Tucson CitizenTucson Citizen

Downtown revitalization needs revitalizing; start by jettisoning the name

It’s time to kill Rio Nuevo.

Not the effort to redevelop downtown, just the name of downtown redevelopment, which has become synonymous with disorganization, mismanagement and misspending.

Some city officials and Rio Nuevo board members might dispute that synonymity, but there’s reality and there’s perception and there’s no disputing that Rio Nuevo has been a public relations disaster for the city.

And for at least one councilwoman.

Make that, one soon-to-be ex-councilwoman.

There are lots of reasons why Nina Trasoff lost her re-election bid but the biggest certainly is Rio Nuevo. Trasoff was yoked to Rio Nuevo more than any other council member. She was chairwoman of the council’s Rio Nuevo subcommittee and a board member of the Downtown Tucson Partnership, the key player in downtown redevelopment. She was Rio Nuevo’s biggest booster and she campaigned hard on its success.

But few people outside of city hall and the Partnership think Rio Nuevo has been a success and the election results appear to bear that out.

It doesn’t matter the reasons why Rio Nuevo has taken so long to achieve any laudable results, the perception is the city has spent tens of millions of dollars and has little to show for it except a couple of renovated old theaters.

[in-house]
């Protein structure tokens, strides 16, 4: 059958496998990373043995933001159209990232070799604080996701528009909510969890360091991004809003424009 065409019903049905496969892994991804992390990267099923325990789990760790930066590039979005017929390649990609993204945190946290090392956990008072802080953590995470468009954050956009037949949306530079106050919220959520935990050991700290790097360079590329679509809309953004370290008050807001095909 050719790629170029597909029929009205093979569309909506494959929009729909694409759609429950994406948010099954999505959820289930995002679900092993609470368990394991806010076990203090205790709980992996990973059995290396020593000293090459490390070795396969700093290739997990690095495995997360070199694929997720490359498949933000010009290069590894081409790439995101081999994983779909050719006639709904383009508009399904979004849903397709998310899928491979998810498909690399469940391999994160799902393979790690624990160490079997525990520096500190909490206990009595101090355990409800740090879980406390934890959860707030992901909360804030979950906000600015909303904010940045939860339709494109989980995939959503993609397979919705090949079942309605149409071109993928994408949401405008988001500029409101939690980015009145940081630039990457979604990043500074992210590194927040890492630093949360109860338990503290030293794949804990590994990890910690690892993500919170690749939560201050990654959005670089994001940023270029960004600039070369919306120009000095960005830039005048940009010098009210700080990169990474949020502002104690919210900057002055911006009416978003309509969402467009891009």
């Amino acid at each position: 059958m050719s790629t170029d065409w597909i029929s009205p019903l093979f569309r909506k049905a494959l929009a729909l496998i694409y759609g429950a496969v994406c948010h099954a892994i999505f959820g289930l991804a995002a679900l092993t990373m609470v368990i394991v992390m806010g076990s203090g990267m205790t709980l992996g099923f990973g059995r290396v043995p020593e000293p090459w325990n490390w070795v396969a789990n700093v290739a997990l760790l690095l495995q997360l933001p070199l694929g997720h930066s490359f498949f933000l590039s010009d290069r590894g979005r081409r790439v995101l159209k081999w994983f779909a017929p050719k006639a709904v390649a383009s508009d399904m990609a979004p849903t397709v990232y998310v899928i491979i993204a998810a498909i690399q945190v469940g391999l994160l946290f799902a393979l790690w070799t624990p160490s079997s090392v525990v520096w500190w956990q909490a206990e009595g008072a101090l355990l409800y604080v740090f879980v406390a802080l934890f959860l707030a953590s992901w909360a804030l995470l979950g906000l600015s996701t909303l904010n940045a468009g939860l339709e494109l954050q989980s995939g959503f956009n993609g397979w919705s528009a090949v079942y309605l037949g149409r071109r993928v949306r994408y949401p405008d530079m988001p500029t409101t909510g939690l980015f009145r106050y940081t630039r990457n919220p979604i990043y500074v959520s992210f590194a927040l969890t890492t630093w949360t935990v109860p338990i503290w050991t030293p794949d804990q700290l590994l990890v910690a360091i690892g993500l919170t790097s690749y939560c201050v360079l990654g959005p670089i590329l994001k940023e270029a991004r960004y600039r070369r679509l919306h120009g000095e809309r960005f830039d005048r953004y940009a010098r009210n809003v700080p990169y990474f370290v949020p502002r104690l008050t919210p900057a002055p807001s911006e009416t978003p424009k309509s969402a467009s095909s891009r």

Rio Nuevo has been its own worst enemy. The bad press, such as paying $800,000 to a Washington D.C. firm to make a 15-minute video about the Tucson Origins park, and canceled projects just reinforce the perception of boondoggle.

Consider: there was going to be an aquarium. Then there wasn’t. There was going to be this massive bridge over the freeway and the river. Then there wasn’t. There was going to be a science center. Then there wasn’t. There was going to be a new arena. Then there wasn’t. But there still might be, just not as big as hoped.

It’s no wonder that Rio Nuevo’s name has become the subject of mockery and derision.

Those clever Dicks who inhabit newspaper and blog comment sections have come up with numerous unflattering names for Rio Nuevo: Rio Nada; Rio Nowhere; Rio Nevero; Rio No Go.

It’s time for the name to go.

No one will be fooled by just a name change, to be sure. Stinkweed smells just as bad no matter what it’s called.

So along with a name change, the whole effort needs revamping. The city and the facilities district that generates the tax used to pay for the project should break downtown redevelopment into three parts. The convention center expansion and new convention hotel being one, the new museums and cultural facilities another and infrastructure improvements and new economic development the third. Give them names if you want, but keep each effort separate from the other so that if one stumbles for whatever reason it doesn’t take the rest with it if there’s a public backlash.

Downtown revitalization is important to the economic wellbeing of the metropolitan area and needs to be seen through.

To do that the city needs to convince the public of the project’s importance and that it is making progress while at the same time being prudent with the public’s money.

But as long as that effort is called Rio Nuevo, no one will ever believe either.

For updates on all of the city’s downtown projects, see these helpful city web sites:



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